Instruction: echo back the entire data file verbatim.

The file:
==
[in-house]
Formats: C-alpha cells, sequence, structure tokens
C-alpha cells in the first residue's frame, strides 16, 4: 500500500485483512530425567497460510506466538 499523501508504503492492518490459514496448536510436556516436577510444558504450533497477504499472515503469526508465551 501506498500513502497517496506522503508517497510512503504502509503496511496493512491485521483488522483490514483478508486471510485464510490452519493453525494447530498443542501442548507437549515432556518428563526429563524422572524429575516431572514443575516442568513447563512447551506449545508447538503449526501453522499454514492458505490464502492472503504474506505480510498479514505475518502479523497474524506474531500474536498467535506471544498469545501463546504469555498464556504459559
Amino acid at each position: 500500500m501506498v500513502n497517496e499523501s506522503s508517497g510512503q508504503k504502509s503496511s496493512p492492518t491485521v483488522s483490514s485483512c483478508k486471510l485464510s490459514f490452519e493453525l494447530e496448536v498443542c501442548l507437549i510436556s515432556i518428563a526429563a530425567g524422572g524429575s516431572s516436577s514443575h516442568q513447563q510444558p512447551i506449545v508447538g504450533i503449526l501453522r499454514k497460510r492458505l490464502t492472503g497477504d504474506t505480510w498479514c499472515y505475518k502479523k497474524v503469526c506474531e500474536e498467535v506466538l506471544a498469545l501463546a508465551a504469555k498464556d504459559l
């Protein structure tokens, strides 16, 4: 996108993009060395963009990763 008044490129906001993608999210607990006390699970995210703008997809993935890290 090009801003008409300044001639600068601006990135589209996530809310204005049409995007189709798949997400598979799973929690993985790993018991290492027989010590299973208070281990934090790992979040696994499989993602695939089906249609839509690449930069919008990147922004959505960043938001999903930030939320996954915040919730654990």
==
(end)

[in-house]
Formats: C-alpha cells, sequence, structure tokens
C-alpha cells in the first residue's frame, strides 16, 4: 500500500485483512530425567497460510506466538 499523501508504503492492518490459514496448536510436556516436577510444558504450533497477504499472515503469526508465551 501506498500513502497517496506522503508517497510512503504502509503496511496493512491485521483488522483490514483478508486471510485464510490452519493453525494447530498443542501442548507437549515432556518428563526429563524422572524429575516431572514443575516442568513447563512447551506449545508447538503449526501453522499454514492458505490464502492472503504474506505480510498479514505475518502479523497474524506474531500474536498467535506471544498469545501463546504469555498464556504459559
Amino acid at each position: 500500500m501506498v500513502n497517496e499523501s506522503s508517497g510512503q508504503k504502509s503496511s496493512p492492518t491485521v483488522s483490514s485483512c483478508k486471510l485464510s490459514f490452519e493453525l494447530e496448536v498443542c501442548l507437549i510436556s515432556i518428563a526429563a530425567g524422572g524429575s516431572s516436577s514443575h516442568q513447563q510444558p512447551i506449545v508447538g504450533i503449526l501453522r499454514k497460510r492458505l490464502t492472503g497477504d504474506t505480510w498479514c499472515y505475518k502479523k497474524v503469526c506474531e500474536e498467535v506466538l506471544a498469545l501463546a508465551a504469555k498464556d504459559l
């Protein structure tokens, strides 16, 4: 996108993009060395963009990763 008044490129906001993608999210607990006390699970995210703008997809993935890290 090009801003008409300044001639600068601006990135589209996530809310204005049409995007189709798949997400598979799973929690993985790993018991290492027989010590299973208070281990934090790992979040696994499989993602695939089906249609839509690449930069919008990147922004959505960043938001999903930030939320996954915040919730654990």